Safīd Rūd. The Turks call this river Hūlān Mūrān*, and it rises in the mountains of Panj Angusht, which in Turkish are called Besh Parmāq, (signifying in either case ‘the Five Fingers’;) which are in Kurdistān. Then it is joined by the Zanjān river, by the Hasht Rūd, the Miyānij river, also by the streams flowing down from the mountains of Ṭālish and the Two Ṭārums. In the district of Barah, which is of the Two Ṭārums, it is joined by the Shāhrūd river, and then flows out to the Caspian near Kawtam in Gīlān. Its length is 100 leagues, and of its waters hardly any is used for irrigation, except for that little which waters the lands lying immediately along its bed, and most of it is wasted.

River Sayḥūn (Jaxartes). This is of Mā-warā-n-Nahr (Trans- oxiana), and this province is named Mā-warā-n-Nahr (What is beyond the River) because to the west of it flows the Oxus, while to the east of it flows the Jaxartes, and thus from either side it is regarded as the Land beyond the River. The people of the country called the Jaxartes by the name Gul Zaryūn*. It rises among the snows, then its stream passes Khujand and Fanākat, and finally reaches the Khwārazm Lake (Aral). This river too, like the Oxus, freezes so hard in winter that at many places caravans cross on the ice. The length of this river is 80 leagues.

Shāsh River*. Of Transoxiana; it rises in the mountains of Jidghil, and after being joined by the Khūshāb river, also by the streams from Ūsh, it passes through Farghānah by Ūzkand and Marghanān. After watering many districts it finally flows out to the Aral Sea, and its length is 40 leagues.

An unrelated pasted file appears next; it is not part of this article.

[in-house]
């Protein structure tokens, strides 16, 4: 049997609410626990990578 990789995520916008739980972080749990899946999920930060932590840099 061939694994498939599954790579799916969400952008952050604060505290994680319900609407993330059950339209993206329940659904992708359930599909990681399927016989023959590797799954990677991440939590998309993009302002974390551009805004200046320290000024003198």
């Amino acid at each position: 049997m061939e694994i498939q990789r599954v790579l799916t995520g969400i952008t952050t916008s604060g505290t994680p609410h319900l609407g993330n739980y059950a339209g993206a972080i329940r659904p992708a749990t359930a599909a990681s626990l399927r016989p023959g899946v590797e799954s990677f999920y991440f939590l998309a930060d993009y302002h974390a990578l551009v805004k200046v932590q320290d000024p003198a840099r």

Shāhrūd River. In the Rūdbār district of Qazvīn are two torrents, one coming down from the Ṭāliqān hills of Qazvīn, the other from the Nasr (Vulture) and Takhmas* [<Arabic>] mountains. In the Rūdbār district the Shāhrūd passes Alamūt, and then in the district of Barah, which is of the Two Ṭārums, it flows into the Safīd Rūd, and thus its waters finally reach the Caspian at Kawtam in Gīlān. The length of the Shāhrūd, to its junction with the Safīd Rūd, is 35 leagues, and to the Caspian in all 50 leagues: also like the Safīd Rūd this river for the most part runs to waste, and is not used in irrigating the fields upon its banks, except to a very small degree.

The River `Āṣī (Orontes). In Syria. Its source is in the Ba`albak mountain, after which it passes the districts of Ḥimṣ and Ḥamāh and other Syrian towns. Then penetrating into the lands of (the Greek Emperor) Nicephorus, and to Sīs which is of Little Armenia, it finally flows out to the Mediterranean. Now this river is called `Āṣī (‘the Rebel’) for the reason that while most of the great rivers flow from the Infidel lands into the Moslem country, this contrariwise flows away from the Moslems to the Infidels.